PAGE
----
Labour, meanwhile, seized on a report that the Tories were actively considering a plan to raise VAT to 20 per cent if they won the election.
William Hague, the Shadow Foreign Secretary, said that his party had no plans “in existence” for such a rate but added that it was impossible to predict what would have to be done in future Budgets. “You can’t ask George Osborne to write the 2010 Budget now, given the shocking state of the nation’s finances but also the rapidly changing state of those finances.”
The Tories strongly opposed last year Mr Darling’s temporary cut in the rate of VAT from 17.5 per cent to 15 per cent.
Who runs Britain?
The deputy Labour leader, Harriet Harman, took the first shift when the Prime Minister left for his holiday in Scotland. She took the reins from July 27 until last Thursday evening, when she departed on her own holiday.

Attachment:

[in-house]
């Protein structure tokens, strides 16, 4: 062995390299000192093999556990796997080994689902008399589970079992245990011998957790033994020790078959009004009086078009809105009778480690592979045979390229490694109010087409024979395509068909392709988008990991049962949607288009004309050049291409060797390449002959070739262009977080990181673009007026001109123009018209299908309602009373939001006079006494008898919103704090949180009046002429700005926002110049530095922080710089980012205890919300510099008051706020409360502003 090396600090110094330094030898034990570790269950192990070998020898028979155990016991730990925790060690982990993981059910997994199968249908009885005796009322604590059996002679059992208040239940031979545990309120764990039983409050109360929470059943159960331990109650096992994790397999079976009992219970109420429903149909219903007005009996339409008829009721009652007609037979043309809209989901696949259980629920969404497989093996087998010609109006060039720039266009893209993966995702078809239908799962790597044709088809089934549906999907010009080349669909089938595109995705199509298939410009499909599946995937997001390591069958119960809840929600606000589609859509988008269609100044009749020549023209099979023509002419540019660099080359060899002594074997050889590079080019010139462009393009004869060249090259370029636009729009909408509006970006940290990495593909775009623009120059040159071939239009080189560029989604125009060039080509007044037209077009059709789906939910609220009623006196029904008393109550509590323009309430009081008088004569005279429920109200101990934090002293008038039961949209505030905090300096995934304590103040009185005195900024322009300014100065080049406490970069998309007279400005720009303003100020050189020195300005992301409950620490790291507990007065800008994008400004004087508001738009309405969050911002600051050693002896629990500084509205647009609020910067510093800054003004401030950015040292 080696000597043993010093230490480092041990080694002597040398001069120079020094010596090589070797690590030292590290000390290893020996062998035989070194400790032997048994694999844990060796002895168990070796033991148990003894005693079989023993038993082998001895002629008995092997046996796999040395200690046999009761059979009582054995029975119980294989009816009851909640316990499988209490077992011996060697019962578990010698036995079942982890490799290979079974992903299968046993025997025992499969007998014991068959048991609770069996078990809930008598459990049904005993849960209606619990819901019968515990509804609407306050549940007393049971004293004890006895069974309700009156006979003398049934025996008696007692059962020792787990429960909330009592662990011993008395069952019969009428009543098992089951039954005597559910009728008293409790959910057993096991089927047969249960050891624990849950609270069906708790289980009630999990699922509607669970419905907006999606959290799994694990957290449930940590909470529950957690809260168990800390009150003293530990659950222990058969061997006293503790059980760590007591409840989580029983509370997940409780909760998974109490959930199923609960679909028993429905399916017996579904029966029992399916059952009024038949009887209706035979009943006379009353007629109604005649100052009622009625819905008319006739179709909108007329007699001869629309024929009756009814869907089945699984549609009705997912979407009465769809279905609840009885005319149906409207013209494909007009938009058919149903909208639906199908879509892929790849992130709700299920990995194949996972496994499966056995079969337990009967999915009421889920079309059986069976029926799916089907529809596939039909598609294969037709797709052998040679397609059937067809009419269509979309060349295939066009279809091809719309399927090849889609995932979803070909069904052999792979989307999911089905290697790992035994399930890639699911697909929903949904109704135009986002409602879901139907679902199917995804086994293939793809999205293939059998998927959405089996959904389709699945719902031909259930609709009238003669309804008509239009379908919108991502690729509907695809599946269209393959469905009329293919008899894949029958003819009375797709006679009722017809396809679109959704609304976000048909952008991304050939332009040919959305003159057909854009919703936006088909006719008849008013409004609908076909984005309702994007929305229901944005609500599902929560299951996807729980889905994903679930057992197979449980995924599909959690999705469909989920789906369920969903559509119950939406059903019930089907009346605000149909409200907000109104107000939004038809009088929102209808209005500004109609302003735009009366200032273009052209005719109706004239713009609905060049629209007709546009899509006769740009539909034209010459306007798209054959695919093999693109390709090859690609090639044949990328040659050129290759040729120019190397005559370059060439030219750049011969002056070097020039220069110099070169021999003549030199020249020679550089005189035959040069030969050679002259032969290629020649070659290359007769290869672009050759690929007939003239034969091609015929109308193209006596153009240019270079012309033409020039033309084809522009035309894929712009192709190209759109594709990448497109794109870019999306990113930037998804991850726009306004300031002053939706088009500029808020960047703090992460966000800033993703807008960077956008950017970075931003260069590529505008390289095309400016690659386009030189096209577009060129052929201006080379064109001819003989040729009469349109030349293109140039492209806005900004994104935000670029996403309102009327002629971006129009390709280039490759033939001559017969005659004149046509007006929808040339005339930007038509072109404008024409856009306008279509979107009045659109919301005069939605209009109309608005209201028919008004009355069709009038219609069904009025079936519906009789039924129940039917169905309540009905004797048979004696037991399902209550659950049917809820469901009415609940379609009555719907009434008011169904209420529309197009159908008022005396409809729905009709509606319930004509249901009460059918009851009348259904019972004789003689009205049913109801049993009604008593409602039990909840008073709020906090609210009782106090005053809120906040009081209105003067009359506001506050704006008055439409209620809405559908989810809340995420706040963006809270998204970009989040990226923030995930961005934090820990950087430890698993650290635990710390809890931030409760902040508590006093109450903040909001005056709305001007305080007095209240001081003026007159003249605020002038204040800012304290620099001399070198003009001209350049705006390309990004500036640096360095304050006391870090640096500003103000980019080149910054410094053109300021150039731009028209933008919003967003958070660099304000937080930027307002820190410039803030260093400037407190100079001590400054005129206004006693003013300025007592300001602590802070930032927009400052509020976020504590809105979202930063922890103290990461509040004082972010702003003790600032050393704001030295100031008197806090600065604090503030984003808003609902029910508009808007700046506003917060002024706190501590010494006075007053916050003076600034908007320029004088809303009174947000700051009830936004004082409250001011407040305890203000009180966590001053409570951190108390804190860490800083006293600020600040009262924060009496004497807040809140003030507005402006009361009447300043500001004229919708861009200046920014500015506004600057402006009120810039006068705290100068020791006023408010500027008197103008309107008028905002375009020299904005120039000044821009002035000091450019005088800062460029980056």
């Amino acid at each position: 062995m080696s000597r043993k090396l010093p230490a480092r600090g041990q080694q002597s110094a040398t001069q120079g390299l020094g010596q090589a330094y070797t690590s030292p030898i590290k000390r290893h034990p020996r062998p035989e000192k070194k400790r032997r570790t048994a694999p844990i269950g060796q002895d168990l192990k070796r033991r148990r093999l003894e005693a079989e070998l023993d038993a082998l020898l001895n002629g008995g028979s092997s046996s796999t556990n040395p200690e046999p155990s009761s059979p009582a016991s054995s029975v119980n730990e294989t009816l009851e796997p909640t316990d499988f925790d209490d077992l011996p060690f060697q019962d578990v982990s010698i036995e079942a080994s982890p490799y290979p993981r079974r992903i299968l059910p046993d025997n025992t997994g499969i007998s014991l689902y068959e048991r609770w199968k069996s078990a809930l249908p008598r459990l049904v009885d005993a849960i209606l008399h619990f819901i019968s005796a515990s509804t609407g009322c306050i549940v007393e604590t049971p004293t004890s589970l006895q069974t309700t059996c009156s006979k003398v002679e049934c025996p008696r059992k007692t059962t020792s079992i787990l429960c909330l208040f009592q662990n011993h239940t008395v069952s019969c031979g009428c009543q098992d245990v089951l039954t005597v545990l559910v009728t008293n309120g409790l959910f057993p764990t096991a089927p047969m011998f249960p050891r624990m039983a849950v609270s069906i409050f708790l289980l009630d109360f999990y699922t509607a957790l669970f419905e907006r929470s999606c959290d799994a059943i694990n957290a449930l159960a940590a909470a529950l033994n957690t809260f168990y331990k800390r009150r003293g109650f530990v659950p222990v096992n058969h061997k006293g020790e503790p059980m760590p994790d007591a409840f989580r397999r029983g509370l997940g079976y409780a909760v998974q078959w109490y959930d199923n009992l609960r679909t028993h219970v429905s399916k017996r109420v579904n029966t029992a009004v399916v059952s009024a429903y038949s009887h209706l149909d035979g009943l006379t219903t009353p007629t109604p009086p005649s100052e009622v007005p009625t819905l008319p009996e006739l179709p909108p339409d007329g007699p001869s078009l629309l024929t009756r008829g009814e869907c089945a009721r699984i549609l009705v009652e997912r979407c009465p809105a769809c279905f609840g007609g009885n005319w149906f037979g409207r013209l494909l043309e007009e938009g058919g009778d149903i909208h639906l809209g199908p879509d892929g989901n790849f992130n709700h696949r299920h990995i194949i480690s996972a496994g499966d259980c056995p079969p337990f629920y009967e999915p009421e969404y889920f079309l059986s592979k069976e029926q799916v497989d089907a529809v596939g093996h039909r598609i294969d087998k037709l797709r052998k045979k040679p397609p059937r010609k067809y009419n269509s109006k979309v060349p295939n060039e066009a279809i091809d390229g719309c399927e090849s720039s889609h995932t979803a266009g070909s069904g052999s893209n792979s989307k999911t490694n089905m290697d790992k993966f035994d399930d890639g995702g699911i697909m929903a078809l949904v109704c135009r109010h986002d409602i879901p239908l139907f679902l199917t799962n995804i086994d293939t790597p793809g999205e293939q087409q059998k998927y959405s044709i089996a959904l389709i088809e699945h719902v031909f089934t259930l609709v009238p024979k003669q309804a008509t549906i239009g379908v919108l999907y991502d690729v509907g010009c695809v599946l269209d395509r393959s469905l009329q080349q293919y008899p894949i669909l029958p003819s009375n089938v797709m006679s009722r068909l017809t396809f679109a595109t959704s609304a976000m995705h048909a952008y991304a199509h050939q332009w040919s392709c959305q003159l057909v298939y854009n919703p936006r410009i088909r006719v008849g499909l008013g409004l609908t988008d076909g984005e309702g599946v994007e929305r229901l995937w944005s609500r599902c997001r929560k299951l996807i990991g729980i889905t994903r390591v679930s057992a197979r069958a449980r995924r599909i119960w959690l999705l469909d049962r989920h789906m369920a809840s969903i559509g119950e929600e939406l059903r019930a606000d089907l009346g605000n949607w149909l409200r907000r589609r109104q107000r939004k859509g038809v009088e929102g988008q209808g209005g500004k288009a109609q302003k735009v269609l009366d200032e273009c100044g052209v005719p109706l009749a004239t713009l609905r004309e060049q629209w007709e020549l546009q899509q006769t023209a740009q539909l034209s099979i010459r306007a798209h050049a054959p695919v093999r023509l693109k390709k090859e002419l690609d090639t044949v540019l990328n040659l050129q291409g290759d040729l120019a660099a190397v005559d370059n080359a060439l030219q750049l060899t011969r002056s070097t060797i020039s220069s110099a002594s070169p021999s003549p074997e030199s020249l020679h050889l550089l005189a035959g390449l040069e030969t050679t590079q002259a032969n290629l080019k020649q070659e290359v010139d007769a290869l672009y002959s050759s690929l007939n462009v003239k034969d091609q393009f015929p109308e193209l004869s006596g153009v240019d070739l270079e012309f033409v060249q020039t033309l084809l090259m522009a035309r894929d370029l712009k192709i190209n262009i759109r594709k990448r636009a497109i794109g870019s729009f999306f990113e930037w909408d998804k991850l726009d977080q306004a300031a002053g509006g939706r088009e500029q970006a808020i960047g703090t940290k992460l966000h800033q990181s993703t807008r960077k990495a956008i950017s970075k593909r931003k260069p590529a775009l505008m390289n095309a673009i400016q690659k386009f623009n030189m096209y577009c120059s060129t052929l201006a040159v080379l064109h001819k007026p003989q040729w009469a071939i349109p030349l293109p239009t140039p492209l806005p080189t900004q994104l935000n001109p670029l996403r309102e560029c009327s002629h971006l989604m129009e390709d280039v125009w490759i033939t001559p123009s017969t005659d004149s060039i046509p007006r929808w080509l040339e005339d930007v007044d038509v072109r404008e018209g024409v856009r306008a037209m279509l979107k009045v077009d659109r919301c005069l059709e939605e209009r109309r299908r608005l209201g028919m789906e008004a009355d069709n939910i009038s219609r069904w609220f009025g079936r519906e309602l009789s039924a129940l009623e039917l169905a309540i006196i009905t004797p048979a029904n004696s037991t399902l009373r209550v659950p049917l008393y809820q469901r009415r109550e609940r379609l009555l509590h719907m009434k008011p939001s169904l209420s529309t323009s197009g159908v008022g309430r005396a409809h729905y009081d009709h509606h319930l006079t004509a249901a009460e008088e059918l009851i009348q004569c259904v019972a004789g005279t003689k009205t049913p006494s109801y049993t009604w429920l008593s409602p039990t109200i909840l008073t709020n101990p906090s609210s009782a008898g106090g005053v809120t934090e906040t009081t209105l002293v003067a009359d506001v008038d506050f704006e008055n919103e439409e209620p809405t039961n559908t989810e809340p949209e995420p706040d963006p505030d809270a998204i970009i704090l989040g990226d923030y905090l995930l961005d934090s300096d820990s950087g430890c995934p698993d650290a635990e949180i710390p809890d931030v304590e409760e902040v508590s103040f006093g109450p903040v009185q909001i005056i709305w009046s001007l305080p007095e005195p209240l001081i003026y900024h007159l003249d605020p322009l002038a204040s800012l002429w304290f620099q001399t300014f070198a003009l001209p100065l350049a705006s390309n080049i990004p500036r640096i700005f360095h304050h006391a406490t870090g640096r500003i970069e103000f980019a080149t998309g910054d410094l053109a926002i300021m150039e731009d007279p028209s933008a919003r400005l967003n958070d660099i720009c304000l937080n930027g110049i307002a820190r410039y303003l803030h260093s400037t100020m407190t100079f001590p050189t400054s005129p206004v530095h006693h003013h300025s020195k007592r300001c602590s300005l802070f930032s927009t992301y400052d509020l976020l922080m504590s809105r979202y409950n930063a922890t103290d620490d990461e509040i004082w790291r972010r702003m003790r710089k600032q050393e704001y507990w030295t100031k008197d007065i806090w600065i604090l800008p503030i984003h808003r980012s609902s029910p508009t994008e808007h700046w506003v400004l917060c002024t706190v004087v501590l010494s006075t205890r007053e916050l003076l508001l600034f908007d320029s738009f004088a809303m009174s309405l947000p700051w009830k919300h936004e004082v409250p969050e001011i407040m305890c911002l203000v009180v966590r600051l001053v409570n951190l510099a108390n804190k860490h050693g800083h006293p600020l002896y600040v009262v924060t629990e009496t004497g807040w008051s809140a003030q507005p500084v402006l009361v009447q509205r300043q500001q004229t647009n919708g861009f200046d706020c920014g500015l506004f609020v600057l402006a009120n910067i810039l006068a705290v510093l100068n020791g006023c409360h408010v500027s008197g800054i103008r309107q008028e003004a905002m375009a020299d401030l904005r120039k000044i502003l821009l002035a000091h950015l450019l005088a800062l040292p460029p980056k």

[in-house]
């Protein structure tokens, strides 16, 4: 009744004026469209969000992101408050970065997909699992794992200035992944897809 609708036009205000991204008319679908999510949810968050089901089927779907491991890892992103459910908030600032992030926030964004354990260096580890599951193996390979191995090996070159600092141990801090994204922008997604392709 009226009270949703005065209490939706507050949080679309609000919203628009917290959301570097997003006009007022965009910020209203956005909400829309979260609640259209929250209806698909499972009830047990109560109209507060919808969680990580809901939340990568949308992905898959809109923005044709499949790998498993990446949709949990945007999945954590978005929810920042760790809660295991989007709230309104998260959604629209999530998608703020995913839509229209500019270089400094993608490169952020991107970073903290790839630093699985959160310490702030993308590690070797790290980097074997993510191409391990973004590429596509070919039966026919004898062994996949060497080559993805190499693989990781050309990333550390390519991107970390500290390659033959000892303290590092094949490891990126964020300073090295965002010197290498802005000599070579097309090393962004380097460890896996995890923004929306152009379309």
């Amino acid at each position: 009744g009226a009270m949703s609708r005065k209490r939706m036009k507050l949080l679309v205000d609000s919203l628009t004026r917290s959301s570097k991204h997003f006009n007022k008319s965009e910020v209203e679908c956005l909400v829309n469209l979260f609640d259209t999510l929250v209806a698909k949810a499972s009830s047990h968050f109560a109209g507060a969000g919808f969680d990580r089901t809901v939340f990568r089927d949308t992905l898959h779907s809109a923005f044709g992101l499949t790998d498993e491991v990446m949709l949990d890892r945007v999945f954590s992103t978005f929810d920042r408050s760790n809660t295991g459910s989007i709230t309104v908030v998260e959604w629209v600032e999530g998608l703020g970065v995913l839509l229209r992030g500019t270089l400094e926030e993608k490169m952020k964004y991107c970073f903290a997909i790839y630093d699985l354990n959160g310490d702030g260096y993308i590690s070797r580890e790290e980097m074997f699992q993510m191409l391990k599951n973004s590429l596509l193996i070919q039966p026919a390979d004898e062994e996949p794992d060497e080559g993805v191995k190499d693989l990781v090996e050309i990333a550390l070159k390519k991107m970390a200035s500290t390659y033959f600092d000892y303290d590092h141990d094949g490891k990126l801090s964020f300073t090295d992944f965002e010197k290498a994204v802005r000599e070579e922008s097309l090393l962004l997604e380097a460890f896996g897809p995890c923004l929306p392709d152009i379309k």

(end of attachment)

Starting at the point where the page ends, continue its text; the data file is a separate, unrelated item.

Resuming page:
Lord Mandelson, the Business Secretary, then took over — despite being in Corfu, apparently travelling without staff. He had dinner on Friday with the financier Lord Rothschild and the Hollywood producer David Geffen before working the phones until the early morning. He is due back today.
Next Monday Lord Mandelson will hand over to the Chancellor.
Jack Straw, the Justice Secretary, will do the stint for the last week, until Gordon Brown returns to his post on August 31. On his blog Mr Straw has described himself as a “tad sensitive” to claims that MPs’ holidays are excessive.